The one thing every Olympian should do before they leave Rio is update their social media identity across all platforms.
For a brief moment in time Olympic athletes capture the global stage and water cooler conversations. It’s not only those who make the podium, but those we discover in the diverse narratives of their journeys to Rio. The majority will return to their home countries as national heroes, contributing to society, away from the media spotlight. A few may return as coaches or commentators in four years. Most will miss the opportunity to capture the Olympic experience as a bridge to the next phase of their career.
In the past I have worked with returning Olympians who hesitate to include their achievements in sport on their resume. The most competitive athletes are the most reticent to record their accomplishments.
They just don’t think it’s relevant. It is.
In the global workplace, it’s not just the resume; social media communicates talent instantaneously to potential employers. Your professional image is transmitted through your social media identity.
On Saturday, American Virginia Thrasher won the first gold medal awarded at the games in the women’s the 10-meter air rifle. Within a few hours she was taking her first TV interview on NBC, describing her hectic schedule of additional events and starting her sophomore year at West Virginia University.
In describing her life over the next couple of weeks, Thrasher gave voice to the stress that accompanies the life of every student athlete, combining sport with academics. Often lost, is time for reflection on how these experiences transform the athlete into a professional @work.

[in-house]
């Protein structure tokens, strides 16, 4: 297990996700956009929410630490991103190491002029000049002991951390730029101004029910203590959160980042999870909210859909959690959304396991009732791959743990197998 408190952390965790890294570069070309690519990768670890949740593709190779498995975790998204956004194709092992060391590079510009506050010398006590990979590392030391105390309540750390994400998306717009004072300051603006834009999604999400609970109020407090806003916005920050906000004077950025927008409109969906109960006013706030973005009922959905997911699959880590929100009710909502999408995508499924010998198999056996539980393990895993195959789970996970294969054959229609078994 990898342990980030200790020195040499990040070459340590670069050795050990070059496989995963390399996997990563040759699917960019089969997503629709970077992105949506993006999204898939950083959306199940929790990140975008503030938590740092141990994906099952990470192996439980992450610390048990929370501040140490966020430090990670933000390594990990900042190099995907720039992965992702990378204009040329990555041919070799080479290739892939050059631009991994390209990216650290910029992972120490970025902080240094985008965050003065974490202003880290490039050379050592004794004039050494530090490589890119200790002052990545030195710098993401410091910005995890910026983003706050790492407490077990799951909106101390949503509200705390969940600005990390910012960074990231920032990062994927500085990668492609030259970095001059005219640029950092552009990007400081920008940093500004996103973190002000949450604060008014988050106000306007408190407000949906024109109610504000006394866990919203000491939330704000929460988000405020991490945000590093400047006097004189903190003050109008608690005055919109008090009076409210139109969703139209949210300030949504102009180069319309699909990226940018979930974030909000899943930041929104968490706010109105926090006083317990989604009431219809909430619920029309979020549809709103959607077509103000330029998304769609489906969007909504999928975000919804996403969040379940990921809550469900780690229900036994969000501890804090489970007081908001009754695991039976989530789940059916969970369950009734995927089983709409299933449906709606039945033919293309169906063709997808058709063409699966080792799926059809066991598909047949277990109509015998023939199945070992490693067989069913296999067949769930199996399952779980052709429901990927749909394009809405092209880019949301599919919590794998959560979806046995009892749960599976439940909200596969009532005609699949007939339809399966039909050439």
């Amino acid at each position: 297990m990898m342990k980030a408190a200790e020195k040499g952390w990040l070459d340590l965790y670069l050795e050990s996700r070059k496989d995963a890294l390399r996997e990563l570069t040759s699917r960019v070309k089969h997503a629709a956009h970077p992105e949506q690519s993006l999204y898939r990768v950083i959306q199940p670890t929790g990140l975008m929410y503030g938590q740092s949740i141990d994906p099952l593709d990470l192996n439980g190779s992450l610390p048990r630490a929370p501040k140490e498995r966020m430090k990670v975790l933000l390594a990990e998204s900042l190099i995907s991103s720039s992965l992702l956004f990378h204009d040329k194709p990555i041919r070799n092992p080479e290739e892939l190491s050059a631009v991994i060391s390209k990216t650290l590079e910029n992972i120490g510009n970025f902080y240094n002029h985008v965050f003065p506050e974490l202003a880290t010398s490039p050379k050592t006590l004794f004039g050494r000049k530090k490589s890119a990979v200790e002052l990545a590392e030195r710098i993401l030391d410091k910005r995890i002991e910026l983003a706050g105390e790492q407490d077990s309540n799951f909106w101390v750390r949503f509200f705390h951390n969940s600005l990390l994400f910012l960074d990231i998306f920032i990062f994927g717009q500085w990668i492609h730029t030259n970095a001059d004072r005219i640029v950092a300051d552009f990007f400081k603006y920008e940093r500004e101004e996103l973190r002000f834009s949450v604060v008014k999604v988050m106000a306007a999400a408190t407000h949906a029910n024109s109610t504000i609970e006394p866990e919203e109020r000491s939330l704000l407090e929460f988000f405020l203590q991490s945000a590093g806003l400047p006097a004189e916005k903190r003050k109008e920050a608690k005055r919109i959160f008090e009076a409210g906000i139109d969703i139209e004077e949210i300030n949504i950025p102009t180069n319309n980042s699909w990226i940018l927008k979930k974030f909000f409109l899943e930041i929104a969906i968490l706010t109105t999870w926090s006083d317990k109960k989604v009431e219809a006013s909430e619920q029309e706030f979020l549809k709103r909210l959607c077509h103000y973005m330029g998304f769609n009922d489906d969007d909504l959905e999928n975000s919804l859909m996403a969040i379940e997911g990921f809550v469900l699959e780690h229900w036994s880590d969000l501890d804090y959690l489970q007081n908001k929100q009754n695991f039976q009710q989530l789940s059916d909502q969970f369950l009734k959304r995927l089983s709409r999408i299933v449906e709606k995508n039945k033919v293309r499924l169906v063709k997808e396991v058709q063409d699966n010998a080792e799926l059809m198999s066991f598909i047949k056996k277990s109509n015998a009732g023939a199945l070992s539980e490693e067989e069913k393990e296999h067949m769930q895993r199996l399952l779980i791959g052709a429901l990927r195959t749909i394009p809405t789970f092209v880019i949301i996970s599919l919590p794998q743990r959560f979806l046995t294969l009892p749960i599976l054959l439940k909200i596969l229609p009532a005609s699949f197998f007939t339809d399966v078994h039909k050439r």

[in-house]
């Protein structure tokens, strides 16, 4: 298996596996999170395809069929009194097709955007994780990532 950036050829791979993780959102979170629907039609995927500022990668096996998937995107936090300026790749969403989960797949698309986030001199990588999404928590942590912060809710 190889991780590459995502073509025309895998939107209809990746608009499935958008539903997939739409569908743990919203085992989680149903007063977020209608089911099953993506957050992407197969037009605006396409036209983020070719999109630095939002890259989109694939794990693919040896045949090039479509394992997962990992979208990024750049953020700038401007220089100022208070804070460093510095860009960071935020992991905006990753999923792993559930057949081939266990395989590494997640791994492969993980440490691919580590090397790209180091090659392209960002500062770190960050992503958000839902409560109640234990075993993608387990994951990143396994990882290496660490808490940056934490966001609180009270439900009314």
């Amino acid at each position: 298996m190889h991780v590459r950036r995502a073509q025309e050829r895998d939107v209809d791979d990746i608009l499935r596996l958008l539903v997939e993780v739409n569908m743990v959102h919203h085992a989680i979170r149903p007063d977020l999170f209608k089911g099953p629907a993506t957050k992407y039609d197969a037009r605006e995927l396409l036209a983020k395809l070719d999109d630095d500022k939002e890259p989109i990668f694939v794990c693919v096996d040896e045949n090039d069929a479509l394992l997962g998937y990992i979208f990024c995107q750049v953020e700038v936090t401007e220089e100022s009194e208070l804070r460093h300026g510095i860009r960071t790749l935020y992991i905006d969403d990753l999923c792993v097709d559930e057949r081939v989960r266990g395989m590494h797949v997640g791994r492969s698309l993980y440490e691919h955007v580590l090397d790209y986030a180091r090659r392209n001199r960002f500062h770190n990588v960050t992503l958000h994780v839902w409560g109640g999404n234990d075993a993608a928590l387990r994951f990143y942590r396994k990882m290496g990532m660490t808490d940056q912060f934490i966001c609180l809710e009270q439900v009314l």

How do you build the bridge from sport to work on social media?
Take a look at your social media presence across all platforms: Facebook, Instagram, Snapchat, LinkedIn, Twitter…
Do all the pieces fit into a unifying narrative? If not, it’s time to edit. As an Olympian, expectations have been raised and your online image should reflect your aspirations vs. social missteps.
Have you created links to videos and press coverage of your accomplishments?
Do you post videos and press coverage on your Twitter account?
Have you checked with third party sites to ensure your profile information is up to date?
Do you have an account on LinkedIn? (If you’re making the transition from sport to your next career, this component of your professional online identity is critical as you build your ‘next career’ network.)
There are many athletes who hesitate to be defined by their sport, but the skills developed in pursuit of Olympic gold closely match those sought by potential employers: teamwork, goal orientation, communications, problem-solving, and resilience.
Whether you are a summer Olympian, or a star on your own professional stage, it’s time to seize the moment and refresh you social media identity.
Photo credit: US Women’s Rugby Seven – Geoff Burke for USA TODAY Sports